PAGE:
(Image credit: ABC) The cookbook ghostwriter feud continued today on "The Rachael Ray Show," as guest Gwyneth Paltrow defended herself against the New York Times' accusations that she didn't write her own cookbook.
"Every single recipe in the book I came up with and I cooked on the spot," Paltrow told Rachael via Skype on the show.
Paltrow's cookbook, "My Father's Daughter," features recipes from blueberry muffins to corn chowder, all of which she says she created herself. "The recipes were inspired by an amazing salad that I had somewhere … a chef friend that had taught me something and this is my version of it and I would do it from scratch by myself and in the kitchen," she said.
Ray, also a victim of the accusations, defended Paltrow. "This is your food you wrote these recipes this is the way you cooked this food in your home," she said.
The Times article, "I Was a Cookbook Ghostwriter," accuses many celebrity chefs of hiring ghostwriters to create their recipes with little input from the chefs themselves. Author Julia Moskin includes interviews with the alleged ghostwriters for Ray and Paltrow and writes, "The days when a celebrated chef might wait until the end of a distinguished career and spend years polishing the prose of the single volume that would represent his life's work are gone."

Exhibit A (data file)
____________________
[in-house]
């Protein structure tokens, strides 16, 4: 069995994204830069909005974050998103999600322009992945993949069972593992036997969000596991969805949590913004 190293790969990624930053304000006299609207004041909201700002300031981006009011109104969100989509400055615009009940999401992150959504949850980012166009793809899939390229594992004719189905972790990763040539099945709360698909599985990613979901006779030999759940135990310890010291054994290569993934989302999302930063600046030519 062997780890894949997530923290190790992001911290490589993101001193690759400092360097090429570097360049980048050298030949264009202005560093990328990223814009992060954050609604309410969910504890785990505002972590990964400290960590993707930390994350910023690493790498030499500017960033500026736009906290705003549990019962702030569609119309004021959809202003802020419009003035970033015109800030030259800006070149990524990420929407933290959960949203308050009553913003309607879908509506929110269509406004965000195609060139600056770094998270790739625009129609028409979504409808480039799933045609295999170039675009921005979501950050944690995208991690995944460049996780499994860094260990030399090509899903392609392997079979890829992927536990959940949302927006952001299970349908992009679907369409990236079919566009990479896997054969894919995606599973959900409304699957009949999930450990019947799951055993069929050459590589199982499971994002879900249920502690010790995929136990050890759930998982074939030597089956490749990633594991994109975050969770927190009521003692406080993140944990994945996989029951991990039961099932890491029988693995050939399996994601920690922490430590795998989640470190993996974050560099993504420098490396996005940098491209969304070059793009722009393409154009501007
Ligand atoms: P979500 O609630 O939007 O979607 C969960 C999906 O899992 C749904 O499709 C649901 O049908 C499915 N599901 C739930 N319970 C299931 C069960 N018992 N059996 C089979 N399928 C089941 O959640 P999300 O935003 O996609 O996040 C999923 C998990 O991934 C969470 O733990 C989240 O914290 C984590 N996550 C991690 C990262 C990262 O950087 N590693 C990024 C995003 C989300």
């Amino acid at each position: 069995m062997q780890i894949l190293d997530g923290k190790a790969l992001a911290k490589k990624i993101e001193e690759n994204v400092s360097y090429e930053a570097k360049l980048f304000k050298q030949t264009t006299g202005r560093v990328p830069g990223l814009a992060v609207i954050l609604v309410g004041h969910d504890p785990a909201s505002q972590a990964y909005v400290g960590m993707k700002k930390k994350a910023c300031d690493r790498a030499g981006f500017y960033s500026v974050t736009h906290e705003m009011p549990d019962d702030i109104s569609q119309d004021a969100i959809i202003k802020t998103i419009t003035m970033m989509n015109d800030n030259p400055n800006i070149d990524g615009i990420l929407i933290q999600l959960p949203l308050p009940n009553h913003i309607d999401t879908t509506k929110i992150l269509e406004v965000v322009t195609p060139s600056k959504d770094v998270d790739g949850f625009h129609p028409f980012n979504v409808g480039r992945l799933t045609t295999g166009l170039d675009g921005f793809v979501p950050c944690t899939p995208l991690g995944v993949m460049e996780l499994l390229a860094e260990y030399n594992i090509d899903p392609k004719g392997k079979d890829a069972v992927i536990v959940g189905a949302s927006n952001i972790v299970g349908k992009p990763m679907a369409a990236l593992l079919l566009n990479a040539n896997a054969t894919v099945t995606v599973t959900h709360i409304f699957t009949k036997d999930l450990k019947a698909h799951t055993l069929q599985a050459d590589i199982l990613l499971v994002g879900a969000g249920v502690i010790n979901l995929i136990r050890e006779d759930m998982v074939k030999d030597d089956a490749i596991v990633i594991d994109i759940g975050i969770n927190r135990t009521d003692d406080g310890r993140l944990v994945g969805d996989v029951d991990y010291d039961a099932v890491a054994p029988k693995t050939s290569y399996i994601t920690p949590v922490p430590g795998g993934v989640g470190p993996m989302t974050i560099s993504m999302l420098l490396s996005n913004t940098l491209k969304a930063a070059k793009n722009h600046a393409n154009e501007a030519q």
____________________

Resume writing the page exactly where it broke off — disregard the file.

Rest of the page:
Paltrow and Ray disagreed with the article, firing back via Twitter, saying they did not use ghostwriters. "The NYTimes has opened up the discussion on what a true writer is and to me it is the person who is telling the story," Ray said.
The author of nearly 20 cookbooks, Ray wants the Times to apologize for the article. "I so strongly agree this is how I spend a lot of my time at home, the little bit of time I have with my family I spend in front of one of these little notebooks and in front of the computer and it sort of takes away from all that to not be able to call that writing, of course, is writing."
"The Chew" co-host Mario Batali was also included in Moskin's article and his publisher, Daniel Halpern, said via Twitter, "I can tell you he absolutely writes his books. As many 3am MB emails attest."
"Good Morning America" chef and contributor Sara Moulton, who is the author of several cookbooks, said, "it is just a cookbook but it has to do with integrity and everyone cares about their own image and what people think of them."
Despite defending Moskin's article as accurate and fair, the Times told ABC News, "It did not say that someone else wrote Rachael Ray's, Jamie Oliver's or Gwyneth Paltrow's cookbooks. It said that they, like many other chef-authors, had help."